He has carried his wooden cross through Palestine, Israel, Russia, Iraq, Afghanistan, Saudia Arabia, Iran, North Korea and about three hundred other nations. He has prayed with  Yasser Arafat and President George Bush. He stood before a firing squad. He walked through the Darien Gap…and lived.

Since that Louisiana summer many, many years ago, I have been consumed with asking Jesus what He wants me to do with my life. I have repeatedly asked Him these two questions: Where do You want me to go? What do you want me to do? (The Cross,  pp. 21-22)

Then, there is the story about Blessitt running for U.S. president and carrying the cross throughout his 1976 campaign:

I didn’t want to tell them I was running for president. I would pray: Lord, let me witness to them about You. I don’t mind sharing about the cross, but if I tell them I’m running for president, they’ll think I’m crazy! Why do You humiliate me? You know what they’ll think. No one will vote for a wet, poor, cross-carrying hitchhiker anyway. Why do You make me do this?  (The Cross, pp. 160-161)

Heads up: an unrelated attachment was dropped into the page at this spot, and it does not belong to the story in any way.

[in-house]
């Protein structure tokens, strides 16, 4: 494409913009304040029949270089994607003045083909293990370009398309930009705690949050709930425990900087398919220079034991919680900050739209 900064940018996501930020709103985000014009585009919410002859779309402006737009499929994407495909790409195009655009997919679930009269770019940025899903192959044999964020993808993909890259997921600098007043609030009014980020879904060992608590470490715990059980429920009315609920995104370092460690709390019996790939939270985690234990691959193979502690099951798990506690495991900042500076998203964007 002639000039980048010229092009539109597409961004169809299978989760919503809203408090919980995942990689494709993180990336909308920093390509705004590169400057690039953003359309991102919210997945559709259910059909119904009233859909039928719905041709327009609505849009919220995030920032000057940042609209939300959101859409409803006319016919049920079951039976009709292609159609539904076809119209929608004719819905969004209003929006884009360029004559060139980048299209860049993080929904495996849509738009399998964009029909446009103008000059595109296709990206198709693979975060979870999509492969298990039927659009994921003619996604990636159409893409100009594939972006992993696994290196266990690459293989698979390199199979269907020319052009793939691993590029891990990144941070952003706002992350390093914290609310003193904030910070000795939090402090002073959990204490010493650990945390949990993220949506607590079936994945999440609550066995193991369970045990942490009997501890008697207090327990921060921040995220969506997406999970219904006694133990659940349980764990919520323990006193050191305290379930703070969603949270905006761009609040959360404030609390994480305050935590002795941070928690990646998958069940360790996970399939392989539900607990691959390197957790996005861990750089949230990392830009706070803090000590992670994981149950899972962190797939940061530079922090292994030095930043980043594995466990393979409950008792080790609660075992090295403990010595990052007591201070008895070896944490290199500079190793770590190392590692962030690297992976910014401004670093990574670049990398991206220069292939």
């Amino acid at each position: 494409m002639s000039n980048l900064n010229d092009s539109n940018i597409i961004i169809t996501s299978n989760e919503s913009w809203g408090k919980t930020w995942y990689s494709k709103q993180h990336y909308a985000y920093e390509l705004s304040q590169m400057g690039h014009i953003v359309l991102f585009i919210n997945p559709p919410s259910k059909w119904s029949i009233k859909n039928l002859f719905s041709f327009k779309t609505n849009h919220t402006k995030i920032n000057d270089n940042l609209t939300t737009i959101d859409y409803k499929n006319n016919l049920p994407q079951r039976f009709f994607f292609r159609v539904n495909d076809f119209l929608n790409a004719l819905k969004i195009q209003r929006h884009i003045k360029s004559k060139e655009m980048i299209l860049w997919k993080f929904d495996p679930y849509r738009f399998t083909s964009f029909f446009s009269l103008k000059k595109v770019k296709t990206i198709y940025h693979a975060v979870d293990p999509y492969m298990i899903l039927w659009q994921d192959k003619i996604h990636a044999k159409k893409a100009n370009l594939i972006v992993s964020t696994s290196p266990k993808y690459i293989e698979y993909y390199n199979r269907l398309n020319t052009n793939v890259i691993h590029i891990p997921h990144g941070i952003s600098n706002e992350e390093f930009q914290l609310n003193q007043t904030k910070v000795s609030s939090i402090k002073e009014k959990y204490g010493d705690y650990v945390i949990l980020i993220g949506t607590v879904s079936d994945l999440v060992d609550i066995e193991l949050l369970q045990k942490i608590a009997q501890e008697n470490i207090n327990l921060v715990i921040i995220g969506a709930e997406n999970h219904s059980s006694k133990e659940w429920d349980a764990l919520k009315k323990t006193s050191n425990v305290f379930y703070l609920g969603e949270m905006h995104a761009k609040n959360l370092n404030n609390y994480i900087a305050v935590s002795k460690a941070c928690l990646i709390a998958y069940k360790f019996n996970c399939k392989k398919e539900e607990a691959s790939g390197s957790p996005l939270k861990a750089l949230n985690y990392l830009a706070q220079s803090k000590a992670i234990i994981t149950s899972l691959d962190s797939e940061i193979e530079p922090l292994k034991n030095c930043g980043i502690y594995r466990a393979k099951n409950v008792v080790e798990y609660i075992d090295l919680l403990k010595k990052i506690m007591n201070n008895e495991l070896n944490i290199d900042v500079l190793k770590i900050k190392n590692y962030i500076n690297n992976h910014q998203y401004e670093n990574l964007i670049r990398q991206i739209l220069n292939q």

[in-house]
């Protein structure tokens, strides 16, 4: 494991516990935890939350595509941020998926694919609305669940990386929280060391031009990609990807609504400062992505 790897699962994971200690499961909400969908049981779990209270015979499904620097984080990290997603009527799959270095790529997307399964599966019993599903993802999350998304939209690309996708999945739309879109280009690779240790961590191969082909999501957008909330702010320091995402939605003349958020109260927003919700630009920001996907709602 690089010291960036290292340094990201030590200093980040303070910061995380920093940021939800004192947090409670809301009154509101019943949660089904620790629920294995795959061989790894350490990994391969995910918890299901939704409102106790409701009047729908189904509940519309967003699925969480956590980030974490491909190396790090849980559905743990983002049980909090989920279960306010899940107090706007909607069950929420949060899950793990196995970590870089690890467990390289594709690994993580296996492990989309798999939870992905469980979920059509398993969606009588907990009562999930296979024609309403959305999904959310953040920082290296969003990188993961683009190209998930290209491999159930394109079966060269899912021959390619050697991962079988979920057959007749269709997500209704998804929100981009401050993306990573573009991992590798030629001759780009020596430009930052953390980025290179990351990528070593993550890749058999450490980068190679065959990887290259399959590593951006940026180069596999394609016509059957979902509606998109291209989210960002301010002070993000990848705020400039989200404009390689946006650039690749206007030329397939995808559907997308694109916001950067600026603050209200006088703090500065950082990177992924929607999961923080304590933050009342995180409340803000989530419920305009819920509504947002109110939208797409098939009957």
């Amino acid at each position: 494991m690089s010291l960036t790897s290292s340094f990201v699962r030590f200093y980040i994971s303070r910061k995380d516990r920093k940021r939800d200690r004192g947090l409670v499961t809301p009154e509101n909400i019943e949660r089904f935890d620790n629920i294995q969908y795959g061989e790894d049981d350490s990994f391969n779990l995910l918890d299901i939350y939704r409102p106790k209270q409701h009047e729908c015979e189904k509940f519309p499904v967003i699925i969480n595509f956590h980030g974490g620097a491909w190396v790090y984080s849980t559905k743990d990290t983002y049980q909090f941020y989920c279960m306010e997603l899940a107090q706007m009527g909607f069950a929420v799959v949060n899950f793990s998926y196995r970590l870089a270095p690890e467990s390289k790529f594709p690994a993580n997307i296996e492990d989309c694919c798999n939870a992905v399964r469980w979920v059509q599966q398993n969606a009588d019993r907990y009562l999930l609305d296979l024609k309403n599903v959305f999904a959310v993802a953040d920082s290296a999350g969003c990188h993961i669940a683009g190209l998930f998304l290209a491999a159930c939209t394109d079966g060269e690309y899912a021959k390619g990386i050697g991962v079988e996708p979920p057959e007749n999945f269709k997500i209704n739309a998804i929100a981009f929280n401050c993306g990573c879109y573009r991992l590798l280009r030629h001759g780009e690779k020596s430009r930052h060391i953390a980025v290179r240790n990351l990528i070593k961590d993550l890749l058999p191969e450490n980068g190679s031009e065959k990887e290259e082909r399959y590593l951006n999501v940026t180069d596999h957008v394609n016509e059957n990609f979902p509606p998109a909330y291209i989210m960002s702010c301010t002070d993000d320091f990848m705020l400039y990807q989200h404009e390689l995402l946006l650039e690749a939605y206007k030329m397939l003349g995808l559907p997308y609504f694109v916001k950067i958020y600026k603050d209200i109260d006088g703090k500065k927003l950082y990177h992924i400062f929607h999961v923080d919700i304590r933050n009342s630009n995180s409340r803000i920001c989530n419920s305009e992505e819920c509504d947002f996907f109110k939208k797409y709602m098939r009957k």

Will Rogers stated, “We can’t all be heroes. Some of us have to sit on the curb and applaud as they walk by.”

You know, we curb sitters love heroes; and Arthur Blessitt is one of them. His book absolutely blessed me.

Maybe, it will do the same for you.

The Cross by Arthur Blessitt, published by Authentic Publishing.

221 pages, trade paper back, $17.99. ($12.23 from Amazon)

Swimming Upstream appears at this blog site on Mondays, Wednesdays and Fridays. It’s  a little of this and a little of that, all written  to encourage and exhort believers in their Christian journeys.

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Swimming Upstream: “My Most Unforgettable Christian Character”